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Cancer Res. 2000 Jan 1;60(1):28-34.

Tumor progression is accompanied by significant changes in the levels of expression of polyamine metabolism regulatory genes and clusterin (sulfated glycoprotein 2) in human prostate cancer specimens.

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Department of Scienze Biomediche, Università di Modena e Reggio Emilia, Modena, Italy.

Erratum in

  • Cancer Res 2000 Mar 1;60(5):1472. Saverio, B [corrected to Bettuzzi, S]; Pierpaola, D [corrected to Davalli, P]; Serenella, A [corrected to Astancolle, S]; ,C [corrected to Carani, C]; Bruno, M [corrected to Madeo, B]; Auro, T [corrected to Tampieri, A]; Arnaldo, C [corrected to Corti, A].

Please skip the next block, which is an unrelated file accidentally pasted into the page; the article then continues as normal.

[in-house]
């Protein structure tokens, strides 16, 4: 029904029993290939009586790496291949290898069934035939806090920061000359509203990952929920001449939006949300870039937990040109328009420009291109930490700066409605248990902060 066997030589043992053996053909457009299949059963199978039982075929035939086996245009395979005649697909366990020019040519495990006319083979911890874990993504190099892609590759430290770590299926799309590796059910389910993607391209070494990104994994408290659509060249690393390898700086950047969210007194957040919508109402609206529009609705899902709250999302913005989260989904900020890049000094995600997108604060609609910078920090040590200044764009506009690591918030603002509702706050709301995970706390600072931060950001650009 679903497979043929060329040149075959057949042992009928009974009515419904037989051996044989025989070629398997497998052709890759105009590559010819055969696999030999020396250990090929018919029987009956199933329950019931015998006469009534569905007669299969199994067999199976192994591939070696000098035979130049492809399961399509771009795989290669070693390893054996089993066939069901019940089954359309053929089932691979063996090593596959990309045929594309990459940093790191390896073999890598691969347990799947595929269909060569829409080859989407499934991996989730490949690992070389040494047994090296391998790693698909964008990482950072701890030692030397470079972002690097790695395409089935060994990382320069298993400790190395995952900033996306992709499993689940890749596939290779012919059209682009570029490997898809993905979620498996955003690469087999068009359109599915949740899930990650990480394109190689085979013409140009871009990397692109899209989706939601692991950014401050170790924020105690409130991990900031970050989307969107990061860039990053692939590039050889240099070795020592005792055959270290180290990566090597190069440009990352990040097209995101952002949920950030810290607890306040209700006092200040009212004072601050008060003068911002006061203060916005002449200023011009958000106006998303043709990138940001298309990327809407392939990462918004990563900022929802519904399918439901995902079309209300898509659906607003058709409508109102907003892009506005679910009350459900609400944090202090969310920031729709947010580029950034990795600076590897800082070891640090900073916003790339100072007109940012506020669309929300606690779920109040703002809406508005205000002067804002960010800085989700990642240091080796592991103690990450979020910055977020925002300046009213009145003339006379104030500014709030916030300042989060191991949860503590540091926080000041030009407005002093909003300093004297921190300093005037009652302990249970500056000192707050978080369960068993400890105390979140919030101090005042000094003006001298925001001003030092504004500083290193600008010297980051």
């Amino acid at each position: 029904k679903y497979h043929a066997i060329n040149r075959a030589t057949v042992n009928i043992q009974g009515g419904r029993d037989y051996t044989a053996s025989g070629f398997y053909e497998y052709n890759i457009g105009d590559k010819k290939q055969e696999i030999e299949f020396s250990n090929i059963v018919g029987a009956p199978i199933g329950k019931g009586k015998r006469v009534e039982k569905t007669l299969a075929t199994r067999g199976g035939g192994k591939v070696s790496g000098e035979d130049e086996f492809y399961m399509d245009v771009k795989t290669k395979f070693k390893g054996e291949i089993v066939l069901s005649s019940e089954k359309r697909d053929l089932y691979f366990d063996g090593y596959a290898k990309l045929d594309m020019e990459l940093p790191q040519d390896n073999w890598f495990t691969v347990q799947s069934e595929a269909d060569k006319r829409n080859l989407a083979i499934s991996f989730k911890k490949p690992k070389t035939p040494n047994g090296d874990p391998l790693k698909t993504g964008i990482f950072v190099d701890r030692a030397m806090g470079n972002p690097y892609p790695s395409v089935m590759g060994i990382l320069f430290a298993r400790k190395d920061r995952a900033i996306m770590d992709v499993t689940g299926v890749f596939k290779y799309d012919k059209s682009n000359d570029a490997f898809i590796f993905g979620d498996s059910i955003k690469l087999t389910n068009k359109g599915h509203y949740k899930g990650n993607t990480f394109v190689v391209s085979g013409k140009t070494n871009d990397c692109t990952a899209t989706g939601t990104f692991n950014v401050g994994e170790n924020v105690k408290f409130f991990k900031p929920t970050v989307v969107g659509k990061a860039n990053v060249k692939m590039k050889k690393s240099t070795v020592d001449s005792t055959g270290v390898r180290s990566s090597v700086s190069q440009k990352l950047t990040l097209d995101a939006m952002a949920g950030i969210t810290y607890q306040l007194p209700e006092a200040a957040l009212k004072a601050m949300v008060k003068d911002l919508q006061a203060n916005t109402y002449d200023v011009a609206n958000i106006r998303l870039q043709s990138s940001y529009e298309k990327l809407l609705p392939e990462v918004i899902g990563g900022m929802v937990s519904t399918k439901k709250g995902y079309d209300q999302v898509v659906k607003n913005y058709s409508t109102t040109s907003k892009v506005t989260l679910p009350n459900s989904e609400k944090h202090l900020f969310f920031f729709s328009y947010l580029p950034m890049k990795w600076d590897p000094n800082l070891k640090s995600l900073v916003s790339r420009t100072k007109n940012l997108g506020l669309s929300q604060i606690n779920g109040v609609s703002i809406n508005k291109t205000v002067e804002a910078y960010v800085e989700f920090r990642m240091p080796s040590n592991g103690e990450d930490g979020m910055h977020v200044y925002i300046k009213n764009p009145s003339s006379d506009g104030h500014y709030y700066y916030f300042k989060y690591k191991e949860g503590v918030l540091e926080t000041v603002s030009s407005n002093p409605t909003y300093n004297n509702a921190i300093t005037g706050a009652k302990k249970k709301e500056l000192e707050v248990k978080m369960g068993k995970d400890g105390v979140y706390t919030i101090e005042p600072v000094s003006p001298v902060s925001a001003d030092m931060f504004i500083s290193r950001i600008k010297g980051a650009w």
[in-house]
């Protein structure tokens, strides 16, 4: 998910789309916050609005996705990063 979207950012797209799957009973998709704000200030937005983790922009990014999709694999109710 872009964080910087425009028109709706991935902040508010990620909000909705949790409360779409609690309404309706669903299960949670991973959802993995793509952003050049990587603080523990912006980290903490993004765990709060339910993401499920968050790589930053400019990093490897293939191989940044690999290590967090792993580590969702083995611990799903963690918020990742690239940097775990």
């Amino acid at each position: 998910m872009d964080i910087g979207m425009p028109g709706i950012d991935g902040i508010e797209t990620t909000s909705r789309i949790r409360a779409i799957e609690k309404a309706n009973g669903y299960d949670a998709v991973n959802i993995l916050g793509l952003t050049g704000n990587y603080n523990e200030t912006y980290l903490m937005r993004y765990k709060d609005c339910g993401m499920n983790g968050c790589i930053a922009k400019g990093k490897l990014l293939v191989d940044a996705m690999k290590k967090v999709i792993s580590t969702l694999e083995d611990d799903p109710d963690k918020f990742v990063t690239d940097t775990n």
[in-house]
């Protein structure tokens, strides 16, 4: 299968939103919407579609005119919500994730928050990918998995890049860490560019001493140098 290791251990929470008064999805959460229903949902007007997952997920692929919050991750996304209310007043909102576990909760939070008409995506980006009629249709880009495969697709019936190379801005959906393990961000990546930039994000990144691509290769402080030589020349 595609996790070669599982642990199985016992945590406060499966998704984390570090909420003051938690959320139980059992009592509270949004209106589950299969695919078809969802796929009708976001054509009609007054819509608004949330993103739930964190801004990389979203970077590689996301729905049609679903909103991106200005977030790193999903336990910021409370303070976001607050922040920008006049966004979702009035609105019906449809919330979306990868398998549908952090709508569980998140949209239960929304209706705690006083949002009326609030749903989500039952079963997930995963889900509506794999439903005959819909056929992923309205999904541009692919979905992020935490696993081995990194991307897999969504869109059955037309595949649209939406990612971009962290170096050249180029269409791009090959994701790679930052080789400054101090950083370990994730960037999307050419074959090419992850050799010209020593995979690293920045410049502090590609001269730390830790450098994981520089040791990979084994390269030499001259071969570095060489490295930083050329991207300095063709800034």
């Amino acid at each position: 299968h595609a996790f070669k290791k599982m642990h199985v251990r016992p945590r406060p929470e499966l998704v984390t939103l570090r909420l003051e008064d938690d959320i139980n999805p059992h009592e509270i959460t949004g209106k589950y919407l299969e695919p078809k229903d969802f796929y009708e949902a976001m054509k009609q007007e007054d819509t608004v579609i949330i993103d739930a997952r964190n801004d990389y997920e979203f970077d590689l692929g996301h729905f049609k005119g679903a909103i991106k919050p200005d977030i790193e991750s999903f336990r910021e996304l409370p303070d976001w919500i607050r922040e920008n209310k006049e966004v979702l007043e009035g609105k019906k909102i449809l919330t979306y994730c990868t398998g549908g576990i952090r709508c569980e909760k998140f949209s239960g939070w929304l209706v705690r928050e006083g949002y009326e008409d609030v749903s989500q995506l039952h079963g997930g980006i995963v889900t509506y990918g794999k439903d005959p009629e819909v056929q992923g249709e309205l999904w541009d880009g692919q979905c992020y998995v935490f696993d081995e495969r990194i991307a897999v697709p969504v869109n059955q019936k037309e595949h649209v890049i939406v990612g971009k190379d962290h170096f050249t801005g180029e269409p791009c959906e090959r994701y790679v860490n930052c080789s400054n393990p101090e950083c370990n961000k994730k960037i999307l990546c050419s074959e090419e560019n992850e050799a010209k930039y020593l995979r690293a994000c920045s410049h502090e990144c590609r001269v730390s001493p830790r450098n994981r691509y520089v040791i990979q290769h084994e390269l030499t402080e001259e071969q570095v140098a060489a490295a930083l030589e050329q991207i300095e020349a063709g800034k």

Using Northern blotting, the expression levels of the genes for polyamine metabolism regulatory proteins and clusterin have been measured in a series of 23 human prostate cancers (CaPs) dissected from radical prostatectomy specimens. Patient matched, nontumor tissue was dissected from benign areas of the gland. The results indicate that transcripts encoding ornithine decarboxylase (ODC), ODC antizyme, adenosylmethionine decarboxylase, and spermidine/spermine N1-acetyltransferase (SSAT) were significantly higher, whereas clusterin (sulfated glycoprotein 2) mRNA was significantly lower in tumors compared with the benign tissue. All mRNA levels were compared with those of histone H3 and growth arrest-specific gene 1, markers of cell proliferation and cell quiescence, respectively, and glyceraldehyde 3-phosphate dehydrogenase, a housekeeping gene. In poorly differentiated and locally invasive CaPs and in tumors with unfavorable prognosis or total prostate-specific antigen (PSA) levels > 10.0 ng/ml at diagnosis, an overall increase in the levels of H3 mRNA and a decrease in growth arrest-specific gene 1 mRNA was detected, indicative of higher proliferation activity, whereas the differences in expression levels for the polyamine metabolism and clusterin genes were higher. ODC and SSAT changes were positively correlated in normal tissue but not in high-grade cancer, whereas ODC antizyme and SSAT changes were positively correlated in more malignant CaPs but not in normal tissue. Tumor classification based on the changes in expression levels of all of the genes studied could be correlated to differentiation grade and local invasiveness classification systems in 72.2 and 83.3% of the cases, respectively. In a 1-year follow-up period, three patients whose CaPs ranked as less aggressive according to clinical staging, but classified as advanced cancers with the proposed molecular classification, showed increases in total PSA levels, indicative of tumor relapse. Thus, molecular classification, based on gene expression, may enhance the available prognostic tools for prostate tumors.

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